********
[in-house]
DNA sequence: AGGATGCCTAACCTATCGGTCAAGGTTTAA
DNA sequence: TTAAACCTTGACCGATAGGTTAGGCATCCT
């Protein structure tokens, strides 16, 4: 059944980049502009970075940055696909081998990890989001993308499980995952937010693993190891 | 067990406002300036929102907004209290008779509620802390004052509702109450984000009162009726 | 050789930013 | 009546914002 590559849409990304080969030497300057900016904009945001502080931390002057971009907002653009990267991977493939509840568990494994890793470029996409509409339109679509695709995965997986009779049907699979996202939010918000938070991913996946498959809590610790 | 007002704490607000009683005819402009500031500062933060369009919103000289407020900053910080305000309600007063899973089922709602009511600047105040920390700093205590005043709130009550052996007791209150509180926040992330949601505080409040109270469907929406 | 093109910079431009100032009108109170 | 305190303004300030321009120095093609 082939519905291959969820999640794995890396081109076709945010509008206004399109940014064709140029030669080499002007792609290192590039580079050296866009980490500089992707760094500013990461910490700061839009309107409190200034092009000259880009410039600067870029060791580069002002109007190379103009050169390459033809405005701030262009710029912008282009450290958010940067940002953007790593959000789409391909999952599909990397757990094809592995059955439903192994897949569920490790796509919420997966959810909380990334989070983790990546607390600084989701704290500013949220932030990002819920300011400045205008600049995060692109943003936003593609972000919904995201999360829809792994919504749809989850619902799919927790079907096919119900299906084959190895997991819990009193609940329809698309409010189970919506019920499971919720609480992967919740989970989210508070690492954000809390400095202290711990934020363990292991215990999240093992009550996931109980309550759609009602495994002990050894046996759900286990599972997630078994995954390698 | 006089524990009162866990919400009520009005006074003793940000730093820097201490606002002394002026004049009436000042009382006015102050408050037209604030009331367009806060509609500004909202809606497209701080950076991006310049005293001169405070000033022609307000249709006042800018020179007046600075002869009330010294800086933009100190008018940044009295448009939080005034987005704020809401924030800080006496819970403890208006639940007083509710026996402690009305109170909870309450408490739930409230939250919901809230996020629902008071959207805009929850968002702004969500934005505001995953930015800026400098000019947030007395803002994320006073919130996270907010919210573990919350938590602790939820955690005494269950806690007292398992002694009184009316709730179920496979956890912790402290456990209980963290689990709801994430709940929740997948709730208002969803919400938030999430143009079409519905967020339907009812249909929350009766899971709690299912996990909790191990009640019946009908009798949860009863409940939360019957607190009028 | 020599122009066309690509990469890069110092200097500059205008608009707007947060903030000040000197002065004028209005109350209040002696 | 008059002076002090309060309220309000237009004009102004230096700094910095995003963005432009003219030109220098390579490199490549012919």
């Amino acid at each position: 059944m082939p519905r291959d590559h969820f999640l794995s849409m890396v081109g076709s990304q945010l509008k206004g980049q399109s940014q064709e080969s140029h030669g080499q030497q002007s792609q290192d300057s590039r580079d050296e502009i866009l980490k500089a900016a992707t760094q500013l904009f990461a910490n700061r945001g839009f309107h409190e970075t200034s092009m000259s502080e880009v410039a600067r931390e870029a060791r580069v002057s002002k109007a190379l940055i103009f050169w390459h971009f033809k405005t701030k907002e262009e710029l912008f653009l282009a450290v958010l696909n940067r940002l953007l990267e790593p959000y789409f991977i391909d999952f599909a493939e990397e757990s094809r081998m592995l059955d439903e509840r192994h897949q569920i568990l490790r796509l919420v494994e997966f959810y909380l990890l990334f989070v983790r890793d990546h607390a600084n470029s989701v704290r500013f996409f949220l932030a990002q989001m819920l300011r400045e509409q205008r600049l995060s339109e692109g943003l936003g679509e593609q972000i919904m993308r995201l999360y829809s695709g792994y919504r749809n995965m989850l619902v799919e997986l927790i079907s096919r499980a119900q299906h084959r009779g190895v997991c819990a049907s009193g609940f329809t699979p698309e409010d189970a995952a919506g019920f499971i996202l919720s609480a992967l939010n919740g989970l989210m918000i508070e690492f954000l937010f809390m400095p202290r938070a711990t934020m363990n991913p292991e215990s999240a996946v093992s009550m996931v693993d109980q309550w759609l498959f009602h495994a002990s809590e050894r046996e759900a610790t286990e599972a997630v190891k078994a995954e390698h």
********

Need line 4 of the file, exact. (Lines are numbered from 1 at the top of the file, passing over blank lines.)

């Protein structure tokens, strides 16, 4: 059944980049502009970075940055696909081998990890989001993308499980995952937010693993190891 | 067990406002300036929102907004209290008779509620802390004052509702109450984000009162009726 | 050789930013 | 009546914002 590559849409990304080969030497300057900016904009945001502080931390002057971009907002653009990267991977493939509840568990494994890793470029996409509409339109679509695709995965997986009779049907699979996202939010918000938070991913996946498959809590610790 | 007002704490607000009683005819402009500031500062933060369009919103000289407020900053910080305000309600007063899973089922709602009511600047105040920390700093205590005043709130009550052996007791209150509180926040992330949601505080409040109270469907929406 | 093109910079431009100032009108109170 | 305190303004300030321009120095093609 082939519905291959969820999640794995890396081109076709945010509008206004399109940014064709140029030669080499002007792609290192590039580079050296866009980490500089992707760094500013990461910490700061839009309107409190200034092009000259880009410039600067870029060791580069002002109007190379103009050169390459033809405005701030262009710029912008282009450290958010940067940002953007790593959000789409391909999952599909990397757990094809592995059955439903192994897949569920490790796509919420997966959810909380990334989070983790990546607390600084989701704290500013949220932030990002819920300011400045205008600049995060692109943003936003593609972000919904995201999360829809792994919504749809989850619902799919927790079907096919119900299906084959190895997991819990009193609940329809698309409010189970919506019920499971919720609480992967919740989970989210508070690492954000809390400095202290711990934020363990292991215990999240093992009550996931109980309550759609009602495994002990050894046996759900286990599972997630078994995954390698 | 006089524990009162866990919400009520009005006074003793940000730093820097201490606002002394002026004049009436000042009382006015102050408050037209604030009331367009806060509609500004909202809606497209701080950076991006310049005293001169405070000033022609307000249709006042800018020179007046600075002869009330010294800086933009100190008018940044009295448009939080005034987005704020809401924030800080006496819970403890208006639940007083509710026996402690009305109170909870309450408490739930409230939250919901809230996020629902008071959207805009929850968002702004969500934005505001995953930015800026400098000019947030007395803002994320006073919130996270907010919210573990919350938590602790939820955690005494269950806690007292398992002694009184009316709730179920496979956890912790402290456990209980963290689990709801994430709940929740997948709730208002969803919400938030999430143009079409519905967020339907009812249909929350009766899971709690299912996990909790191990009640019946009908009798949860009863409940939360019957607190009028 | 020599122009066309690509990469890069110092200097500059205008608009707007947060903030000040000197002065004028209005109350209040002696 | 008059002076002090309060309220309000237009004009102004230096700094910095995003963005432009003219030109220098390579490199490549012919």